I know that what I am about to say is not a very green idea...has anyone ever considered using a waterbased marine grade verathane or acrylic in straw instead of clay slip as a preservative? My reasoning: if it would work, it is a more quantifiable material for building inspectors and codes..also would be easier for first time builders.
To me it be like comparing apples and oranges. Verathane or acrylic are water resistant synthetic or polymer film,, clay is hygroscopic with a large surface area and pore structure internally, straw needs to breath and intake and release vapor through it's tubular shape, and it's binder needs to be hygroscopic. It may yield an interesting mix only lab and field test would reveal. As far as being "more quantifiable material for building inspectors and codes" again, required testing if there is even a test standard for it otherwise ASTM would need to create one, then a International code compliance (ICC) letter, then it make it's way in the 2015 IRC Appendix R "Strawbale" or it's own appendix, then local jurisdictions would need to adopt it.....at that point which is a VERY long haul, it would be "more quantifiable material for building inspectors and codes". Actually, there is a lot of quantifiable data on clay-slip...we know it performs best at 13lbs.ft3 when thoroughly mixed by machinery and has an r-value of 1.7/inch.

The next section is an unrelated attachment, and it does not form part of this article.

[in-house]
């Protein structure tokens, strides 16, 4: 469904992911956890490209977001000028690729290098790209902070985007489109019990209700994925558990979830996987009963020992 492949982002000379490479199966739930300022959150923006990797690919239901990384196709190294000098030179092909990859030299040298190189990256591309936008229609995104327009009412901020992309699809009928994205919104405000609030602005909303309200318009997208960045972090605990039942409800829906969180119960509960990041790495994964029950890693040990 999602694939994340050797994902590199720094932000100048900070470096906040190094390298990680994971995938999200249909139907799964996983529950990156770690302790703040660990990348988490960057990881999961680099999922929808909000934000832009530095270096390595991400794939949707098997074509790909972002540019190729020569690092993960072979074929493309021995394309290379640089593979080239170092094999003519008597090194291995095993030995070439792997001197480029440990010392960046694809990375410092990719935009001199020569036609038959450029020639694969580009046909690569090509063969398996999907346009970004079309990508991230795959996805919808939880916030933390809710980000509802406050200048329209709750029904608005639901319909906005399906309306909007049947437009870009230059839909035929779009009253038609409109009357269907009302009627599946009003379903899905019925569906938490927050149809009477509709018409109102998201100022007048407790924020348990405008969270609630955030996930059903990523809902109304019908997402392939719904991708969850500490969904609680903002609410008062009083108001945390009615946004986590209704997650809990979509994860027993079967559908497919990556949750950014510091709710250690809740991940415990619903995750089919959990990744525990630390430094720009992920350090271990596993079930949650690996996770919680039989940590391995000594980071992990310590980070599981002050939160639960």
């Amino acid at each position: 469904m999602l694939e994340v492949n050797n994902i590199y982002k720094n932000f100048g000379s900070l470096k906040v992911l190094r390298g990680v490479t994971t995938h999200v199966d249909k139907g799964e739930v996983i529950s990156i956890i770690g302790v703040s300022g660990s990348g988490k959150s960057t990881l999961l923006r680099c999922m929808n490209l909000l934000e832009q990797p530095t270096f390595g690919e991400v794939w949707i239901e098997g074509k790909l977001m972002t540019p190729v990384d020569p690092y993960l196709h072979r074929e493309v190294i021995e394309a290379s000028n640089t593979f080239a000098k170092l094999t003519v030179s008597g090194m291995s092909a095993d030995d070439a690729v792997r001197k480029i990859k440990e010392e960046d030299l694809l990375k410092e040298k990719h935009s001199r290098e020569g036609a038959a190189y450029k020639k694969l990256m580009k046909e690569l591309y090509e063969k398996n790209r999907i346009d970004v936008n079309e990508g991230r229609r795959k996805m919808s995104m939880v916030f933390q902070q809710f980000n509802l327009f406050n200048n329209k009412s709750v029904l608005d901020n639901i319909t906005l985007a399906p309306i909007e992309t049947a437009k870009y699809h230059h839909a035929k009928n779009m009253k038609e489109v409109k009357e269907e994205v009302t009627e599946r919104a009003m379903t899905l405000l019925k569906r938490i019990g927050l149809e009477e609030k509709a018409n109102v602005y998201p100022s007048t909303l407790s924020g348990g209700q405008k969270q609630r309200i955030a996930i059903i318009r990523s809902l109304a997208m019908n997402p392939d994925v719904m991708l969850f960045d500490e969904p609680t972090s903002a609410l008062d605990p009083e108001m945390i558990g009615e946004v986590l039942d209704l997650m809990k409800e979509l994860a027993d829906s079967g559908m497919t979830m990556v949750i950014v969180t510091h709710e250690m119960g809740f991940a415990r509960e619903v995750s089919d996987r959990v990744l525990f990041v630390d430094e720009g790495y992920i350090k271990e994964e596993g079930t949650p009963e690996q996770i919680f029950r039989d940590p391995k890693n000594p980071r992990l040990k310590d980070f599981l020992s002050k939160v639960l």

John Straube, PHD, has done alot of testing on clay-slip and strawbale search for "Breathable Walls" thread.
I do agree though more needs to be quantified with mass in general and clay so people understand it better. Orlando, FL National Labs ORNL has done some with portland cement concrete to give an idea of clay/lime affect on HVAC loads lowering them in most US climate zones, etc..... Most assign r-values to mass since they do not understand it which is very misleading.